When the functional group Y is —NH—CO—R3 and/or —Si(OR4)3, R3 and R4 are each preferably a C1-10 alkyl group or C6-20 aryl group which may be substituted by halogen such as chlorine, alkoxy group such as methoxy group or alkoxycarbonyl group such as methoxycarbonyl group. Specific examples of —NH—CO—R3 include —NH—CO—CH3, and —NH—CO—C2H5. Specific examples of —Si(OR4)3 include —Si(OCH3)3, and —Si(OC2H5)3.

As the compound A to be used in the invention there may be used a polymer compound obtained by the radical polymerization of at least one of monomers having a functional group X, preferably a functional group represented by the general formula (2) or (3) , with a monomer having a functional group Y. As such a compound A there may be used a copolymer comprising only one of monomers having a functional group represented by the general formula (2) or (3) and only one of the foregoing monomer shaving a functional group Y. A copolymer comprising two or more of either or both of the two monomer groups or a copolymer of these monomers with other monomers may be used.

The foregoing other monomers are the same as those described as monomers which can be copolymerized with the monomer having a functional group X.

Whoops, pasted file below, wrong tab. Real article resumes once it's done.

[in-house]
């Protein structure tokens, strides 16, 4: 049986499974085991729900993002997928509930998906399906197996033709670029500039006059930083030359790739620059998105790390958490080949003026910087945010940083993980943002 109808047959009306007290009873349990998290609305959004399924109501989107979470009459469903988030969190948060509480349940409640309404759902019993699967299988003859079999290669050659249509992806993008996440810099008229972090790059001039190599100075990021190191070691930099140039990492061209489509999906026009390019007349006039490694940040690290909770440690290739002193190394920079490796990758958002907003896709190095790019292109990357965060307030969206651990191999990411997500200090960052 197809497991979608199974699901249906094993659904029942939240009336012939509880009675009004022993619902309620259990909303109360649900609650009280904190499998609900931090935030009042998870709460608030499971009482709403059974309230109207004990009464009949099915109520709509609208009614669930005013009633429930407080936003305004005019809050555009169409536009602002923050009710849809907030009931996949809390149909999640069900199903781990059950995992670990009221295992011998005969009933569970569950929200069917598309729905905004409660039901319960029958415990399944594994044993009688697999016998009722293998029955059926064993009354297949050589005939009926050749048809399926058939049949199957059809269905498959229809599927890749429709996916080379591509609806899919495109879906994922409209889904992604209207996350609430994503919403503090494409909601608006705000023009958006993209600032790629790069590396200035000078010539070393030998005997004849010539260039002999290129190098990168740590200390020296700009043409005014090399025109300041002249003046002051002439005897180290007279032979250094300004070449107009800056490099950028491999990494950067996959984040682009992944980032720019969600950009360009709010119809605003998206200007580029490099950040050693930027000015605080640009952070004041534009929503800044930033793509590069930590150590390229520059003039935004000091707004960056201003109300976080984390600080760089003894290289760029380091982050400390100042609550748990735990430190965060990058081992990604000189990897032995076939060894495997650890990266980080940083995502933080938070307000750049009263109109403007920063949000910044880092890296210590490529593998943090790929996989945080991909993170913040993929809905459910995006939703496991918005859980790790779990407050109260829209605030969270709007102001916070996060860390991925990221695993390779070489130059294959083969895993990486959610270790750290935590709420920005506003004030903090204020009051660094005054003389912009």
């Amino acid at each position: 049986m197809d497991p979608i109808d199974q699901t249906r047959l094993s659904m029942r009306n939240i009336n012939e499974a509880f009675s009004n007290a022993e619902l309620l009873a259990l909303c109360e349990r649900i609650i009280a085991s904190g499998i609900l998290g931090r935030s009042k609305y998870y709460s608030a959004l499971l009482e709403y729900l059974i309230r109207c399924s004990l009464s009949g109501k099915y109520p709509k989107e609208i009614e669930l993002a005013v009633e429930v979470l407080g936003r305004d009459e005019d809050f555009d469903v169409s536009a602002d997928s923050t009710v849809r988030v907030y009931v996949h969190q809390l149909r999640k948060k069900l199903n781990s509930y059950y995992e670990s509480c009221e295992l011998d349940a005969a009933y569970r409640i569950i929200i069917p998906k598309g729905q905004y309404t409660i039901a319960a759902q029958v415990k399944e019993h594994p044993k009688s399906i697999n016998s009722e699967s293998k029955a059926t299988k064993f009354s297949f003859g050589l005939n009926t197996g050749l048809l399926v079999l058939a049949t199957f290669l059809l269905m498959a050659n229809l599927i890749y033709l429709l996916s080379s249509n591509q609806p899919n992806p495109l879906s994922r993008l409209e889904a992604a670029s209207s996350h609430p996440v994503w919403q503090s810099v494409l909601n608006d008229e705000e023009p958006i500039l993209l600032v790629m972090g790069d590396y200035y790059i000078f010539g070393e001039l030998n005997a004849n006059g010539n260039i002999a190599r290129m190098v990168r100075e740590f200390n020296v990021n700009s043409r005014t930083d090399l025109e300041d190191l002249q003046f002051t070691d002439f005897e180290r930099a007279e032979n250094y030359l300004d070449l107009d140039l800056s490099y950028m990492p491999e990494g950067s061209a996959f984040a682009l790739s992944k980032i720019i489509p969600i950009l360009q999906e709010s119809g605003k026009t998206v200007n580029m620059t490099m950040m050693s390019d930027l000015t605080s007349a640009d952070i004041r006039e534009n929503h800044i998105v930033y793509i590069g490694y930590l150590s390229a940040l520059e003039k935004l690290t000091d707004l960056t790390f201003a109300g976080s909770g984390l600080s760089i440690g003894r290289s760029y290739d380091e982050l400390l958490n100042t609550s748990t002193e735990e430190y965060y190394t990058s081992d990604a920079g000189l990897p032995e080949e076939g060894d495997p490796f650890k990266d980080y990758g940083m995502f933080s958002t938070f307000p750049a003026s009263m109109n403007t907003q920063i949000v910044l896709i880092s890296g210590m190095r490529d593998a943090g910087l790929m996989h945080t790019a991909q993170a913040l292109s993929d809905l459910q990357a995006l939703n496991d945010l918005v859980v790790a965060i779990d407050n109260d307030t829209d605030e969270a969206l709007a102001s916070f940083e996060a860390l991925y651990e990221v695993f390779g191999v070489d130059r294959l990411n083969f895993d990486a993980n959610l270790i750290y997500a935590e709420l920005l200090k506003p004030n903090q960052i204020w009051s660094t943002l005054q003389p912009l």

The weight proportion of the monomer having a functional group X and the monomer having a functional group Y to be used in the synthesis of the copolymer is preferably from 10:90 to 99:1, more preferably from 30:70 to 97:3.

In the case where a copolymer with other monomers is used, the proportion of the other monomers to the sum of the monomer having a functional group X and the monomer having a functional group Y to be used in the synthesis of the copolymer is preferably from 5 to 99% by weight, more preferably from 10 to 95% by weight.

Specific examples of the polymer compound to be used as a binder in the invention, including the compound A, will be given below. In the following chemical formulae, the figure attached to the right end of the bottom of braces indicates the percent copolymerization.

Hydrolysis-polymerizable Compound

The hydrolysis-polymerizable compound to be used in the invention will be further described hereinafter.

The hydrolysis-polymerizable compound to be used in the invention is a compound represented by the following general formula (1).

(R1)n—X—(OR2)4−n  (1)

wherein R1 and R2 may be the same or different and each represent an alkyl or aryl group; X represents Si, Al, Ti or Zr; and n represents an integer of from 0 to 2. The alkyl group represented by R1 or R2 preferably has from 1 to 4 carbon atoms. The alkyl or aryl group represented by R1 or R2 may have substituents. The hydrolysis-polymerizable compound is preferably a low-molecular weight compound having a molecular weight as low as 1,000 or less.